Welcome to Garfield Park! Garfield, Humbolt, and Douglass Park are the three major Chicago West Side Parks. Garfield Park is the furthest west on the Chicago Boulevard system. It is also the oldest and largest (184acres) of the three parks. The park opened in 1874 as Central Park. It was renamed after the assassination of President James Garfield in 1881. The park has seen a lot of change over the years but is still widely used today.
Garfield Park was originally designed by William Jenny. Jenny is best known for building the first American Skyscraper (the Home Insurance Building that stood in Chicago’s Loop neighborhood until the 1930s). Jenny was born in Massachusetts but studied at an architecture school in Paris. He was influenced by the park and boulevards in Paris. You can see reflections of this in Garfield Park. After school, Jenny came home to join the Union army as an engineer. When the Civil War ended, he went on to teach architecture. One of his students was Daniel Burnham. Jenny’s ashes are spread in the Eternal Silence section of Graceland Cemetery.
In 1905, Jens Jenson was appointed superintendent of the West Park system. Jensen is considered the dean of Praire Style Landscaping. His goal was to imitate nature without copying it and create spaces that gave park patrons deep emotional connections to the area. Jensen tried unique approaches with landscaping, including using plants that were considered weeds at the time. He would plant and arrange them in formations that resembled their natural growth patterns.
Garfield Park is home to Chicago’s famous Garfield Park Conservatory, one of the largest Green Houses in the United States. Originally each West Side park had its own small conservatory. These fell into disrepair and Jensen decided to destroy them and build one large conservatory. This conservatory is one of my favorite places to visit (especially in the middle of a Chicago winter). They have a permanent plant exhibits including ferns, palms and desert cacti plus a variety of flowering plants from all over the world. You can also find tropical cycads that are over 200 years old here. And that only scratches the surface of what this conservatory contains.
Another visually striking feature of Garfield Park is the Historic Golden Dome building designed by architecture firm, Michaelsen and Rognstad. Michaelesn and Rognstad was a two men firm established by two Chicago Norweigan residents. They are known for their fanciful jazz age buildings. You can still find many of their buildings around Chicago today. The Golden Dome is covered in real gold (23 karat) tiles. Chicago is lucky to have this field house still standing and in working condition. During the early 90’s it was severely dilapidated and you couldn’t walk through without plaster falling. This golden-domed building was built in the late 1920s and used as a police department. Today it is used as a park field house and activities center. It contains a Gymnasium, auditorium, dance studio, fitness center, ballroom, boxing ring, and more. You can sign up for a variety of classes and services in this Field House.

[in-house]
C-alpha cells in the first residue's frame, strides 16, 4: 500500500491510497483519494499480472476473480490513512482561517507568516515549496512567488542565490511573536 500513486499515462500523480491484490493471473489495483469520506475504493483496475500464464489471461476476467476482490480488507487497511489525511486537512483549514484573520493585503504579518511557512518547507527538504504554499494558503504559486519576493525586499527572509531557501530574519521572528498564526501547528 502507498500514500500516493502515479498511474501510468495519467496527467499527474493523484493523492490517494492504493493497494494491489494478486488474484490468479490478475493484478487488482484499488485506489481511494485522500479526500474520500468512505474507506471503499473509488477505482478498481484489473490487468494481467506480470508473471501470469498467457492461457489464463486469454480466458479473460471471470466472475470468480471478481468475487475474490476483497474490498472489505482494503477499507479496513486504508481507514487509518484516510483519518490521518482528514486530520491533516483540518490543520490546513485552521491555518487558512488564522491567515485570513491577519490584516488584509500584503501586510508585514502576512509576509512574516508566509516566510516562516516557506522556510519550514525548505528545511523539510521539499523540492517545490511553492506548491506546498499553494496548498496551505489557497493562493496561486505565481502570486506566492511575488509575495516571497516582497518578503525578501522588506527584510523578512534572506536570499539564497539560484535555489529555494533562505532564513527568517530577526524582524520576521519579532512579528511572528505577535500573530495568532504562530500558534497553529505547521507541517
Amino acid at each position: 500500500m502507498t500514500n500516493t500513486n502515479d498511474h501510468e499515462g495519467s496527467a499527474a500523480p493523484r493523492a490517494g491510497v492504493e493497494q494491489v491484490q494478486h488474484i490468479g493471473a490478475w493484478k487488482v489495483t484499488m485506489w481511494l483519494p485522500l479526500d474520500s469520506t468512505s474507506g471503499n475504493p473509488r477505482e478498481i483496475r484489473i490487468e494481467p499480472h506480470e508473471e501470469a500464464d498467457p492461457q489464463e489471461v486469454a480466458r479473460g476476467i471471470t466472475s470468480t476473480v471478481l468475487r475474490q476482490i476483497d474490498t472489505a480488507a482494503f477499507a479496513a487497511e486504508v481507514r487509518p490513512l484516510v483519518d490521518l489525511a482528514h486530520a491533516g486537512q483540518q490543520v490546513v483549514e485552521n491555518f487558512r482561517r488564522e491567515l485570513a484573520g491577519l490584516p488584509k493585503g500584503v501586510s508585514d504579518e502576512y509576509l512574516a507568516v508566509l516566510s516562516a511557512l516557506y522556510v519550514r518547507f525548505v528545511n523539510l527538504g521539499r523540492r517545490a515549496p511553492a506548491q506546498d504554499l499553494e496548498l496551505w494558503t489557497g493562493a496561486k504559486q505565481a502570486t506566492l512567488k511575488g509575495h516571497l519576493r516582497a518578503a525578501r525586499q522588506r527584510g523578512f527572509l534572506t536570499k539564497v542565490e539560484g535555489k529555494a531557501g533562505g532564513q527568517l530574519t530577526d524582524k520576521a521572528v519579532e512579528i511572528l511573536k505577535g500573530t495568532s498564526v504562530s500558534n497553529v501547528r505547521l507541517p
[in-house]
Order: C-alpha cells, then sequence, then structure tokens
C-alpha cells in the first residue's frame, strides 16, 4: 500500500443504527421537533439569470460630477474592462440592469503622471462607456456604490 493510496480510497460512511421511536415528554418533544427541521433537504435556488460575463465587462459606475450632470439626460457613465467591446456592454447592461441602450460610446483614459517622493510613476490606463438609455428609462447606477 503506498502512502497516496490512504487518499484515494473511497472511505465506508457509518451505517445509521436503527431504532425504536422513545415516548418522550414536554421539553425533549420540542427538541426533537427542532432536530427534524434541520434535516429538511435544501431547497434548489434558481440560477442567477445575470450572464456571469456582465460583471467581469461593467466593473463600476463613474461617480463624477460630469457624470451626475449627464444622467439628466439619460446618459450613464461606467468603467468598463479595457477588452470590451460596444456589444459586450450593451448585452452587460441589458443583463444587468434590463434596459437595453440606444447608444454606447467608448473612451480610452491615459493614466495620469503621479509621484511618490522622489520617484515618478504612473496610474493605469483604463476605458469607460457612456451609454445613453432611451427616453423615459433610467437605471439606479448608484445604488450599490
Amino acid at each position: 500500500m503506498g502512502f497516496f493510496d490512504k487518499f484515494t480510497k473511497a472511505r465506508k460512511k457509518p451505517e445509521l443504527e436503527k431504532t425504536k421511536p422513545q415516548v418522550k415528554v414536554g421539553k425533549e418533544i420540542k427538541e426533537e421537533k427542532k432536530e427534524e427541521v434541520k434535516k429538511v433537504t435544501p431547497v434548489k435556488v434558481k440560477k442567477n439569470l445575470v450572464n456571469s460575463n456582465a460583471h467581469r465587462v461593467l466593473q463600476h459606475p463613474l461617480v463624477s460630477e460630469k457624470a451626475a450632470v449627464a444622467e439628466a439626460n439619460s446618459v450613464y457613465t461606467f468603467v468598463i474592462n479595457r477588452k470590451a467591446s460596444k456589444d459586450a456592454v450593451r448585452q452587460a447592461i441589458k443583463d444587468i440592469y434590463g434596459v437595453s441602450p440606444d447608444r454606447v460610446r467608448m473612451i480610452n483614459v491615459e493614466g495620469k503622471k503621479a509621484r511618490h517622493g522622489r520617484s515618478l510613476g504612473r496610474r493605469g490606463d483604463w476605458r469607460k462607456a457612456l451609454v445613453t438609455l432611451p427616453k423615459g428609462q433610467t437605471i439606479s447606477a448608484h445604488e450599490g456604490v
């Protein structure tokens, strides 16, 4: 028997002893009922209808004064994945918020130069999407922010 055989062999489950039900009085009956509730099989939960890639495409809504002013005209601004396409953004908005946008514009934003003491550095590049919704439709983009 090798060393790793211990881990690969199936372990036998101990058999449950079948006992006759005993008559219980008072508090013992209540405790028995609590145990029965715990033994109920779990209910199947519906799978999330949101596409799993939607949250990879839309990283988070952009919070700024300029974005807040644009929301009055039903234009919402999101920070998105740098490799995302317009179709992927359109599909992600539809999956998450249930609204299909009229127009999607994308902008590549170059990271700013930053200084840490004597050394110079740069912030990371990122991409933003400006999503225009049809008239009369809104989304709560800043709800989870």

A smaller but equally interesting structure is the Garfield Park Bandshell. This was constructed in 1896 by Joseph Silsbee, Frank Lloyd Wright’s first employer. During this time, Americans were fascinated by foreign cultures. This bandshell references Islamic architecture with its octagon marble structure. You can also see colorful mosaic tile panels decorating the bandshell.
Originally this bandshell sat adjacent to a racetrack. The outside of the track was meant for horses while the inside was meant for bike racing. The racetrack was demolished in 1905 and replaced with a golf course. The golf course was replaced by the Floral Community Gardens, also called the floral arch. The gardens combined prairie style landscaping with traditional elements seen in the Conservatory. Unfortunately, there is not much to see in the floral gardens today. It was destroyed by a fire in the early 80s.
There are several ways to get to Garfield Park by bike. The most scenic way is to follow the Chicago Boulevard System. You can also enter from Lake Street, West Maddison Street, West Jackson Blvd, or W Congress Parkway.
OOFD's Wander Ride Series
We know with COVID 19 many folks are craving some outside time. Some of the go to trails are not open or crowded as heck, so not the best to ride in as you try to stay socially distant. Instead, use our city's incredible bike lanes to cruise a new neighborhood. By the way, out of the 77, how many have you been to? Get out there. Explore this city. Ride its streets to soak in its mourning and enclosure and distance.
Find that interesting neighborhood you've heard of. Seek out that place that carries weight of our history. Stroll that cemetery or park for the first time. Take the back streets to get there. Wiggle around the city on two wheels and keep exploring. Use The Reader's Mellow Map and Openland's Get Outside Map. And check out our Bike Camping hopes and dreams. We'll do our best to keep you inspired enough to wanna immerse and educate yourself in the beauty that is our home, Chicago.
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